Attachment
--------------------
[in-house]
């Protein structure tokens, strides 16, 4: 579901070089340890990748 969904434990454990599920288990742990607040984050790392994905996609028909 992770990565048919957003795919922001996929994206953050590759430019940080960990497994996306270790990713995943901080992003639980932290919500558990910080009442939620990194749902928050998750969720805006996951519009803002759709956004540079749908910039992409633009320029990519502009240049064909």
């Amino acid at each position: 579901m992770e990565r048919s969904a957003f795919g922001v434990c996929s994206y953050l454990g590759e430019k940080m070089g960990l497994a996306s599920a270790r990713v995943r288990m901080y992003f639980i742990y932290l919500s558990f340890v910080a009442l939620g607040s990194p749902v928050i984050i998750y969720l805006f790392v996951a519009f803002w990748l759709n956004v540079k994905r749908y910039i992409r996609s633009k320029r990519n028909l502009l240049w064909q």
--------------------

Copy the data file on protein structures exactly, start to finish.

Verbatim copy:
[in-house]
């Protein structure tokens, strides 16, 4: 579901070089340890990748 969904434990454990599920288990742990607040984050790392994905996609028909 992770990565048919957003795919922001996929994206953050590759430019940080960990497994996306270790990713995943901080992003639980932290919500558990910080009442939620990194749902928050998750969720805006996951519009803002759709956004540079749908910039992409633009320029990519502009240049064909």
């Amino acid at each position: 579901m992770e990565r048919s969904a957003f795919g922001v434990c996929s994206y953050l454990g590759e430019k940080m070089g960990l497994a996306s599920a270790r990713v995943r288990m901080y992003f639980i742990y932290l919500s558990f340890v910080a009442l939620g607040s990194p749902v928050i984050i998750y969720l805006f790392v996951a519009f803002w990748l759709n956004v540079k994905r749908y910039i992409r996609s633009k320029r990519n028909l502009l240049w064909q």